Ferdie scrapped together some tools and set off at dawn the next day. He had a lantern, a pick, a hammer, and some rucksacks. By noon, he was famished and separated a pound and a half of yellow metal into the sack. He emerged from the pit and concealed his crime.
Ferdie's next move was to borrow a donkey and ride twenty miles to another town with a full-fledged bank. Hungrily, the bank manager scooped up the gold pieces and paid thousands of dollars out to Ferdie. He rode all night to arrive home to his mother's, tired as tired can be.
When he awoke, there was a terrible surprise. The bank manager, like all the people in these mountains, had long since known about the gold mine being dry. He telegraphed to Ferdie's village asking about any new strikes. Ferdie was mentioned and now dozens of angry villagers were at his home demanding answers.
Ferdie fell apart under the questioning and soon confessed to the whole scheme. Sentence was pronounced. Ferdie's little finger must be cut from his hand. No disagreement. After all, the Saracens amputate the whole hand. The ancient Romans crucified the thief. What they practiced was just and warranted.
So the village crier cried out at the assembly, "Little Ferdinand, also known as Little Ferdie, it is decreed that you are guilty of common theft in violation of the bylaws of this village. You willfully hoarded and did not disclose the newly discovered vein system of gold in the commonwealth, thereby depriving the village and causing your fellows to live in dire poverty to your own enrichment. Therefore, your little finger on your right hand shall be cut free in public and fed to Ralph the Bass."
Immediately, there were loud protests. Not from Ferdie, who quietly whimpered, but from concerned villagers.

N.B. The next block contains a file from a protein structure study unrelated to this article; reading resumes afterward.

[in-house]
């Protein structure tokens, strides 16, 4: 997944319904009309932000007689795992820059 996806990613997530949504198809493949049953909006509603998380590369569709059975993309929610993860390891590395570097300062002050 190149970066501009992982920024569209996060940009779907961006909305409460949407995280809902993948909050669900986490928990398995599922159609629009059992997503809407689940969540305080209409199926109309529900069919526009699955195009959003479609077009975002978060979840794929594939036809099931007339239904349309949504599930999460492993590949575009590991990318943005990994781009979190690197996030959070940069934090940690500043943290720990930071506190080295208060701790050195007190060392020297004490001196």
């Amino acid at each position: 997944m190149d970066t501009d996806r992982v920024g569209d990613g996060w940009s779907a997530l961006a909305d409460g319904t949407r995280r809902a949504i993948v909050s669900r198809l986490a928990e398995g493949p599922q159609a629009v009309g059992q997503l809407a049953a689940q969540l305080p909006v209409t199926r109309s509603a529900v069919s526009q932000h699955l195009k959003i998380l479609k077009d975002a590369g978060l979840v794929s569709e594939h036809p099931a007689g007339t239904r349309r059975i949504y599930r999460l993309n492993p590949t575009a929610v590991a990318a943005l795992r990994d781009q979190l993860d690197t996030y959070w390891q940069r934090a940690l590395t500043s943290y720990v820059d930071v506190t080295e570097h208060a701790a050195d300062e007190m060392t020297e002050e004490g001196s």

"Why do we have to feed that devil fish anyway? It's satanic, that's what it is. That's probably why our gold mine failed four decades ago, and it's definitely why the lake is barren. That fish is God's curse on us. Not for amputating the finger, but feeding it to that fish instead of burying it in Potter's fiel.d'
"Here, here! What he says is true. Ralph the Bass is an evil omen for what our forefathers had done!"
"But wait! I agree it's satanic to feed Ralph a portion of us. It's definitely witchcraft that has come back to curse us. But Ralph won't bite at normal baits. We've tried everything to kill that devil fish and failed. Just one more time. If we feed Ralph but hid a large hook inside the finger with some goat liver, it could fool Ralph. Attach it to black-painted steel wire and bind that to a vinegar barrel left overnight. If he bites, he'll tire himself out by trying to dive, hauling that barrel behind him. Then we can spear him and be rid of our curse. We can all promise God never to feed the fish human flesh again."
"Here, here! I second that! Just this once, and we'll be rid of Ralph for good!"
"I say so also!"
"So, it's settled. Little Ferdie, come here. Place your right hand on the stump and hold very still. Do you want a blindfold?"
And so the constable placed his bowie knife edge down against the little finger of Little Ferdie and placed his other hand on the back of the blade. It was one quick thrust down like chopping an inion. Little Ferdie whooped out a few choice words. Ferdie was coated with honey and pitch before he was bandaged.
Soon the severed finger was fitted with a very large iron hook, and the shank of the hook was hidden in a strip of goat liver. It was fixed to a twenty-five foot steel wire painted black attached to a small wooden barrel. At dusk, it was set adrift with the villagers giving a solemn prayer. Even Ferdie participated.
By agreement, all the villagers had lights out at dusk. No sounds. Strict silence. But come morning, the village found Ralph half-killed from exhaustion, floating on his side, weakly moving his gills. The men paddled over and speared him. Ralph the devil bass was finally dead.
The village had an enormous feast. Baked bass, fried bass, barbecued bass, pickled bass, bass stew, and all the cats and dogs in the village had pieces of Ralph—raw. Ferdie had the choicest cuts, eating Ralph's heart.
And so the tiny village of Slumberton was once again prosperous. The gold mine produced from the newly opened veins and, slowly, the lake was restocked with barrels of fish carted in from nearby lakes and ponds.
So all you would-be thieves approaching the environs of Slumberton—BEWARE! Your little finger, like Little Ferdie's, might be forfeit!
July 20, 2018
James Riva W38533
1 Administration Rd.
Bridgewater, MA 02324